David Sirota isn't afraid to say the emperor has no clothes on. The No- news news paperspapers have long ago quit reporting and are just doing the bidding of government or Corp, whichever is hood-unwinking us at the moment.
Bill Mc Donald is on the money with his observation. Good-bye big O and good riddance.
Let us hope Internet stays free and under no obigation of Government nor big business...probably not going happen.

Long time ago reporters were working people, then they became journalist, a profession and became smarter than the rest of us in the process. Since they were smarter they didn't have to work as hard and we were to accept what they wrote. It just was.

Fine example if I may. A few years ago there was a bit of press over a report from the Institute for Medicine regarding the number of deaths annually from medical errors. The Big "OH!" carried an article on the front page, but how many follow up stories did they run on Oregon hospitals? None that I recall which is significant given that the numbers from the Institute for Medicine were something like between 44,000 and 100,000 annually. Those numbers suggest that there are between 500 and 1000 annually, or more in Oregon.

The Journalist don't have time to dig into issues, so we should just accept the point that the issue is not important.

It's true that corporatized newspapers degraded their product in the last 20 years, chasing after lofty stock-option enhancing quarterly reports. No doubt about it. But look around this culture; you really think the masses are interested in reading investigative reports? I'm not buying it.

Would you settle for newspapers covering the news? Instead we had fake news - President Bush using taxpayer money to pay newspaper columnists to spread PR.
Here's how I think it works: The oligarchs have a direction that they want government to follow. They give Congress and the White House their orders partly in exchange for campaign contributions but also in exchange for not being destroyed in the media.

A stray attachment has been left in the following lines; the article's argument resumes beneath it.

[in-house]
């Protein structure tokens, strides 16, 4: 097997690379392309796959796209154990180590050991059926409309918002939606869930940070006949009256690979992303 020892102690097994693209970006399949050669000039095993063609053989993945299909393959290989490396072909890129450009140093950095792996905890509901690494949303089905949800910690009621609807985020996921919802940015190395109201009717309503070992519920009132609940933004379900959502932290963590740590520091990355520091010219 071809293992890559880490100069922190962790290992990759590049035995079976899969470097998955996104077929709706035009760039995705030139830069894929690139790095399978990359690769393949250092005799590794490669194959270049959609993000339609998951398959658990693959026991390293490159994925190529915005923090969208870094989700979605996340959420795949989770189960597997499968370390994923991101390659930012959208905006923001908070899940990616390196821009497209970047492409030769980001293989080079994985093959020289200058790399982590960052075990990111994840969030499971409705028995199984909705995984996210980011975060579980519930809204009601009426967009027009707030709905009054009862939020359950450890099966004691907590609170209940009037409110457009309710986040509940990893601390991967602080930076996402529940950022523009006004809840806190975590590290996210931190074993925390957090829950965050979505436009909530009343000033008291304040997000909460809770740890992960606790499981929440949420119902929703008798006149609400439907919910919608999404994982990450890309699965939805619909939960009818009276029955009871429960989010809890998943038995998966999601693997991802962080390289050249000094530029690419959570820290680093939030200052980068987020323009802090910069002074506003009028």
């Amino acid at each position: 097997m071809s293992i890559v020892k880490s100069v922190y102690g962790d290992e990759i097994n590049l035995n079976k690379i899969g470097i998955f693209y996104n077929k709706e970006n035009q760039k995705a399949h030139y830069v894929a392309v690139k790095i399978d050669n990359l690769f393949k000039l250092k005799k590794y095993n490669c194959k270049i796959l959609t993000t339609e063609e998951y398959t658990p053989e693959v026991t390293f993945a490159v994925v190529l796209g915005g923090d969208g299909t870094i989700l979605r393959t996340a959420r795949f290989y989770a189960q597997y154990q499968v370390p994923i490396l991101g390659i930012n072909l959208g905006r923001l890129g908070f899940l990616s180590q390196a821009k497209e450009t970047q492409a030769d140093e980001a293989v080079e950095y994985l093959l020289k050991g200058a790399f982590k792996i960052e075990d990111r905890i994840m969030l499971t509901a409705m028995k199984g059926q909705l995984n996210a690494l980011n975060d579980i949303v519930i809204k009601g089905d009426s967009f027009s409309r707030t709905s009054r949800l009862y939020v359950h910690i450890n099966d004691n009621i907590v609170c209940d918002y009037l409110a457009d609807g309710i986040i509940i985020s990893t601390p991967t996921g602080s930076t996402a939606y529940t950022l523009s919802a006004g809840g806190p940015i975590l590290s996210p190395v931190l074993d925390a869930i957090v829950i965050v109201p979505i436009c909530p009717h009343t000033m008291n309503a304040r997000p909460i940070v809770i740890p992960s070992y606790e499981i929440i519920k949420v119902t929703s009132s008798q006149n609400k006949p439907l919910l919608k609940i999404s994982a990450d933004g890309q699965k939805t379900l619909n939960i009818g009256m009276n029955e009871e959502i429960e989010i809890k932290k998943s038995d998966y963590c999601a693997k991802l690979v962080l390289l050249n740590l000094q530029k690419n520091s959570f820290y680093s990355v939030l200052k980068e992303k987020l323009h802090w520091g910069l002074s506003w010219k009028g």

The public is merely there as the worker ants who get stuck with the bill. The media is helpful in selling any message to them, but it's mainly there to dazzle them with whether or not Britney is wearing panties.
This TARP bailout was a gigantic opportunity to see the real power at work here.
Congress voted it down, so the oligarchs took it back and ordered them to vote yes.
Along the way, Henry Paulson stipulated that the money would be dished out by him to whomever he wanted with no oversight by Congress or the courts. In effect we were just here to provide the 700 billion to him. The people who used our government to make the mess, were now using our government to save their asses. It's hard not to say that this makes them in charge of America.
Now the stipulation of complete power by Paulson was changed to some congressional oversight but considering Congress works for the oligarchs that's no big deal. We still don't know who got the money.
Henry could have given his kid a thousand soccer stadiums and we would never be able to do a thing. The nearest anyone can figure out is that the people who got the money were those who Paulson knew from Wall Street and the Goldman Sachs days.
Matt Taibbi of Rolling Stone has managed to investigate this. You can read his article for free online. It's called "The Big Takeover." If you don't know who Joe Cassano is, you should read this just for that.